In the past, all window glass panels, commonly referred to as “float glass,” were accidents waiting to happen. When they shatter, they produce large, razor-like shards that can easily injure somebody. These and more inherent hazards inspired various types of safety glass, including laminated glass and tempered glass, which are frequently used in exterior glass windows for commercial and residential properties and vehicles.
In this guide, we cover all the benefits and differences you need to know when choosing between laminated glass vs tempered glass for your property.
Let’s get started!
When making laminated glass, two layers of glass are bonded together with resin; typically, polyvinyl butyral (PVB) is used. It takes a combination of heat and pressure to fuse everything into what looks like one laminated sheet of glass.
Tempered glass, on the other hand, is produced by taking standard glass and using pressure, heat, and chemicals to make the glass stronger and more resistant to force.
Because of the layers present in laminated glass, you can visually distinguish this type of glass from tempered glass and float glass. By looking at the laminated glass’s edge, you will see the subtle demarcation between sheets of glass, which is something that tempered or float glass doesn’t have.
On the other hand, tempered glass usually comes out of manufacturing with a much smoother edge than float glass due to intense processing. By slowly and carefully running your finger on the edge of the glass, any pronounced roughness would mean that the glass is float glass and not tempered glass.
When talking about laminated glass vs tempered glass, safety is the central aspect that binds them together. Here are several reasons why they’re definitely worth the investment.
When float glass breaks, sharp pieces fly and fall, injuring anybody close by or underneath the site of the breakage.
Both laminated glass and tempered glass protect you and your family from this disastrous scenario but in different ways. If vinyl windows with laminated glass break, the glass itself will crack but will remain intact because of the layer of resin that is fused with the glass.
Meanwhile, if tempered safety glass breaks, it shatters into small cube-shaped pieces, reducing the risk of injury upon impact.
In conclusion, when it comes to laminated glass vs tempered glass being able to break safely, it’s a tie!
Generally, safety glass offers better protection against wind resistance, thermal stressors, and blunt force trauma.
Laminated glass is multilayered and is five times stronger than float glass when it comes to withstanding force. However, the intense processing of tempered glass makes it even stronger than laminated glass.
So when it comes to resisting external force, tempered glass wins!
Tempered glass can resist high amounts of force. It cannot be cut or drilled, making it an effective burglar resistance strategy. Unless a gun is involved, tempered glass won’t break easily, repelling the intruder or buying some time for the people in the house to call the proper authorities.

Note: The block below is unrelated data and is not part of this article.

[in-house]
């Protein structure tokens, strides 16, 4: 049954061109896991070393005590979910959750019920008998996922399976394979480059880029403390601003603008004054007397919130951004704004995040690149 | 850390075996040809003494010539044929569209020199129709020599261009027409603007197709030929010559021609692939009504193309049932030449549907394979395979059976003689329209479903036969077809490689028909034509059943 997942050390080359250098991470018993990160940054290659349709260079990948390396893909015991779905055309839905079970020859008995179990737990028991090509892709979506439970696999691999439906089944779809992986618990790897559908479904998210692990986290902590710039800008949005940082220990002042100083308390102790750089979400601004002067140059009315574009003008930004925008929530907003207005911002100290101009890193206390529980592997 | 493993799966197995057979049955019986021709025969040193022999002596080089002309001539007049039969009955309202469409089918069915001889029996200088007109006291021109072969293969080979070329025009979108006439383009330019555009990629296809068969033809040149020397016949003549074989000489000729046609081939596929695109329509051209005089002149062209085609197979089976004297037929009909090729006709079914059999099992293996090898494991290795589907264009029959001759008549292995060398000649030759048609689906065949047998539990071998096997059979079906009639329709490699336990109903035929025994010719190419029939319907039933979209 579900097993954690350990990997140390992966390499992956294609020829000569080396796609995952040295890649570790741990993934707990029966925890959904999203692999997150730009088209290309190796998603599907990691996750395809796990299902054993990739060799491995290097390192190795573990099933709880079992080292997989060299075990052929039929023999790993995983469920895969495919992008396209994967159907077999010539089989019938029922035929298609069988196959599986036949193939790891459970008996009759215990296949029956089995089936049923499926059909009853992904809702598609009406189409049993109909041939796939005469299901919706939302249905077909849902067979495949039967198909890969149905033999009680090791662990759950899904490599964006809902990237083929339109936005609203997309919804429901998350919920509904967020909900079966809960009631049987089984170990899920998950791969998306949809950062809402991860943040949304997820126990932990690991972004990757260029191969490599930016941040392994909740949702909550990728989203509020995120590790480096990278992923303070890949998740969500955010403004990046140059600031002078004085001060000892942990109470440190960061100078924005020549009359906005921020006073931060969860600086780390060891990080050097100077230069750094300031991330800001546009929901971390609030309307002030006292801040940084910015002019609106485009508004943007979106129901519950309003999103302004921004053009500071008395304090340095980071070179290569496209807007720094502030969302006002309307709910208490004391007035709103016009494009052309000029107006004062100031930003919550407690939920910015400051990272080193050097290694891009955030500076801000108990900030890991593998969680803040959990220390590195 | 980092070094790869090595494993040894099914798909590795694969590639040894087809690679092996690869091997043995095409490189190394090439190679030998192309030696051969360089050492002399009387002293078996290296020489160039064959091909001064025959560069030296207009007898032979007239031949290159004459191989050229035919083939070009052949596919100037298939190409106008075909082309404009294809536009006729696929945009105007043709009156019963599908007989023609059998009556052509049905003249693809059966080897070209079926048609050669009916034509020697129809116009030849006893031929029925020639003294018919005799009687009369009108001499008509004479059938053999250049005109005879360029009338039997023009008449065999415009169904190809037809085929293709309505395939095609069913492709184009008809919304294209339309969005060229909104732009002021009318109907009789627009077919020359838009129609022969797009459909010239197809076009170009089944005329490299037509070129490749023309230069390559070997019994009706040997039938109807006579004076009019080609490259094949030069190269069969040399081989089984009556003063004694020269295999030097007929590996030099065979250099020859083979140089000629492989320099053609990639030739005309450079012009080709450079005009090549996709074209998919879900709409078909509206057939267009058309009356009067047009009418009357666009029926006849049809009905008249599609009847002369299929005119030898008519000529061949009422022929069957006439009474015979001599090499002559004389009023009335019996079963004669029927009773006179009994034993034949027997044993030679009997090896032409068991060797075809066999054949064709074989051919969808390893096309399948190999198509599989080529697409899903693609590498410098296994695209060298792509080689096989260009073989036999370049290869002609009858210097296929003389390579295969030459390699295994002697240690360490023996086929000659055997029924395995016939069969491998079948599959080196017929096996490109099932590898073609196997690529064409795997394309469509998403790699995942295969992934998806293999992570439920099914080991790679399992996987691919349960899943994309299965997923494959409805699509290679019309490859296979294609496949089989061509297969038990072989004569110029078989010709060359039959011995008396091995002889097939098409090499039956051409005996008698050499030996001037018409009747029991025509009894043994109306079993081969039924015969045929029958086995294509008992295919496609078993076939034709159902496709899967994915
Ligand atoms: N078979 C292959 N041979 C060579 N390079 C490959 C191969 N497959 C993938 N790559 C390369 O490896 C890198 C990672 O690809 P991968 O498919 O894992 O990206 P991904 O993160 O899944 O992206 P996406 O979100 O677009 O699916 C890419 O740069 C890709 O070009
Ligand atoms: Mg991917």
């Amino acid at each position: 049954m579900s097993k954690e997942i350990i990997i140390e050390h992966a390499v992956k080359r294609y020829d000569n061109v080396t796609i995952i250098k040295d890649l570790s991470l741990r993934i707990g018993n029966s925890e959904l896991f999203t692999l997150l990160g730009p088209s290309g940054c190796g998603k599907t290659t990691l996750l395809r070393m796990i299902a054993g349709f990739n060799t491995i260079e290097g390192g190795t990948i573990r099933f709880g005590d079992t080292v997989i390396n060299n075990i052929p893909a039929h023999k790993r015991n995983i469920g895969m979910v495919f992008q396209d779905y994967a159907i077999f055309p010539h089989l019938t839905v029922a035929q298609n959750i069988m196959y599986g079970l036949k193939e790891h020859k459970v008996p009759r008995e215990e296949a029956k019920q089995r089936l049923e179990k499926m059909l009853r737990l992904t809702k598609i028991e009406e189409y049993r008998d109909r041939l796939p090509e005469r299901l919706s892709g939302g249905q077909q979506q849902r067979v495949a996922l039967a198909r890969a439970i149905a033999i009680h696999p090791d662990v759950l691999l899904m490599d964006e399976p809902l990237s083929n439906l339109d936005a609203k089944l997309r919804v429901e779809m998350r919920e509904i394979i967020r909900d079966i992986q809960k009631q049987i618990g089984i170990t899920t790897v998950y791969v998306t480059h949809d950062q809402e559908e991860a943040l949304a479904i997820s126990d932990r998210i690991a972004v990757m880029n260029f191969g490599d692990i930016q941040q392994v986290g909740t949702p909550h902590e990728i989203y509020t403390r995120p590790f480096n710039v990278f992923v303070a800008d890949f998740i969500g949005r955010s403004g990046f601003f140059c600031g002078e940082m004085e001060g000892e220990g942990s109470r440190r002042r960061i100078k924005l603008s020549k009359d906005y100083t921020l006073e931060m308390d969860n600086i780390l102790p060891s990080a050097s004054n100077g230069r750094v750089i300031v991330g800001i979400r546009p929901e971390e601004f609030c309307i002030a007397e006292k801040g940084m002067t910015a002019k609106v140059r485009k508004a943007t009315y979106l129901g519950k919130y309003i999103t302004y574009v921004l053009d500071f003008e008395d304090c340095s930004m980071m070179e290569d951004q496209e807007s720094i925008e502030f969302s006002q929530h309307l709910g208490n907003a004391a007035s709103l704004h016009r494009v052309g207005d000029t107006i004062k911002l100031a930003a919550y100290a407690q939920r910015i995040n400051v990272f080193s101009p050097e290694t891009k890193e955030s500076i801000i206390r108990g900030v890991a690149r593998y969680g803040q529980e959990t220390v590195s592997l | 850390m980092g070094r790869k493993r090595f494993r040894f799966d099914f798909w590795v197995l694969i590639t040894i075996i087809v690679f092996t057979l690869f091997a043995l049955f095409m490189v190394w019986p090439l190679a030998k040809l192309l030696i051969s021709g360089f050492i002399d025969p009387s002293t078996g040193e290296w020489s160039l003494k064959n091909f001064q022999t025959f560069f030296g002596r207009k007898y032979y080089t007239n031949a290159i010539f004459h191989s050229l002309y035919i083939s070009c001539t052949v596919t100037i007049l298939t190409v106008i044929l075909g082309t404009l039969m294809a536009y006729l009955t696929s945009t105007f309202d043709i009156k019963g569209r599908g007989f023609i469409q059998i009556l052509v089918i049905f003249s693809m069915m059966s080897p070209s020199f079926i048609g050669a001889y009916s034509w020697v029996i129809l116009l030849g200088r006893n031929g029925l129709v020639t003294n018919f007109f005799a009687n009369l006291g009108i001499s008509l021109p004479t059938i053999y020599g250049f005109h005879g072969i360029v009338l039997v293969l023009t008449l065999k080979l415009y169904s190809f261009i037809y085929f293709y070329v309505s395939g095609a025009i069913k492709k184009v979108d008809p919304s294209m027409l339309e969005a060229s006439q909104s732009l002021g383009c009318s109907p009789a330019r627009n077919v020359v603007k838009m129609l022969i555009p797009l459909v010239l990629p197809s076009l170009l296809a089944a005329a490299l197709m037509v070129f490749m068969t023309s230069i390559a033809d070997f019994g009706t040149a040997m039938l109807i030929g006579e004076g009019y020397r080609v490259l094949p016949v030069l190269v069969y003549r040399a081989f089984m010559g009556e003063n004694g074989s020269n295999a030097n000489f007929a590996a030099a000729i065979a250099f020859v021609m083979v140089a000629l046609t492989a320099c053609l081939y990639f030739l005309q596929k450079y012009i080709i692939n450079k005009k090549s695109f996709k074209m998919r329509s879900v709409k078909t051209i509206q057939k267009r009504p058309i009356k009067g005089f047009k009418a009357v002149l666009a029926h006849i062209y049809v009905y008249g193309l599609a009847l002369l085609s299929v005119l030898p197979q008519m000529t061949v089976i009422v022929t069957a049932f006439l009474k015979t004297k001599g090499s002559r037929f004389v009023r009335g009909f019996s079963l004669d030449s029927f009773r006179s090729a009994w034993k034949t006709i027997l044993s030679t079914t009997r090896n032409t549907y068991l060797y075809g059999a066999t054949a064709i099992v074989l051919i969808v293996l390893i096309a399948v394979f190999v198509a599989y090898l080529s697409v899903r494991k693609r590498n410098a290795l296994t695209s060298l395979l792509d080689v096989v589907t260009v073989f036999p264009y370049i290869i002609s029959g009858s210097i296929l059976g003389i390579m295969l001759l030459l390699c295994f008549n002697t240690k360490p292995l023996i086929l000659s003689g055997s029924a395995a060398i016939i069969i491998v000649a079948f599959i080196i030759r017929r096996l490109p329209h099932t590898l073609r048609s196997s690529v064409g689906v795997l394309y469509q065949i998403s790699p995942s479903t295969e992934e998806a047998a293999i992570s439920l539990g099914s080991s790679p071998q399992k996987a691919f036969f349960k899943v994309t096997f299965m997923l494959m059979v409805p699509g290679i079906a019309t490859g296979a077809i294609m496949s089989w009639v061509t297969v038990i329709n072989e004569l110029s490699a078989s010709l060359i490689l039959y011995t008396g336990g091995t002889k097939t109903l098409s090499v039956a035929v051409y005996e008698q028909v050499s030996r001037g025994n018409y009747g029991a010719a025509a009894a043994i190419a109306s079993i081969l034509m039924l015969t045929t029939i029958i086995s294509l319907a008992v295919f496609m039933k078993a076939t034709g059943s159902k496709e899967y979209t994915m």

On the contrary, if a bullet were shot through laminated glass, the resin layer will keep the pieces relatively in place; in such a scenario, laminated glass offers better protection. Though laminated glass vs tempered glass are neck-and-neck on this safety variable, laminated glass is the winner when it comes to resisting break-ins.
Now that you are well acquainted with the strengths and weaknesses of laminated glass vs tempered glass, let’s take a look at how you can use them in your property.
Laminated and tempered glass are perfect for exterior glass windows, skylights, and glass doors. They bring in plenty of natural light and can be aesthetically incorporated into various door and window designs. The options are endless. Homeowners can use them for sliding glass doors, patio doors, front doors with sidelights, bay or bow windows, floor-to-ceiling glass windows, and more!
Tempered glass is often used for interior glass applications, such as shower doors and enclosures or conference room partitions. It’s a smart space-saving strategy ideal for both commercial and residential properties with limited space.
For commercial establishments, using laminated glass is an excellent way to protect your staff, assets, and customers against break-ins.
For larger windows on buildings and skyscrapers, tempered glass is preferred because the intensified strength of the glass allows it to resist extreme weather elements.
Safety glass is generally more expensive than ordinary float glass. The price point for safety glass is mainly dictated by the complexity of its manufacturing process. Hence, laminated glass windows are typically more expensive than tempered glass.
Deciding between laminated glass vs tempered glass is only a portion of the things to consider. The reliability of the window’s hardware and the strength and style of the window frame also play a part in ensuring your safety and your property’s curb appeal. Get all these benefits from a manufacturer that you can trust. Browse through our list of trusted window companies today!
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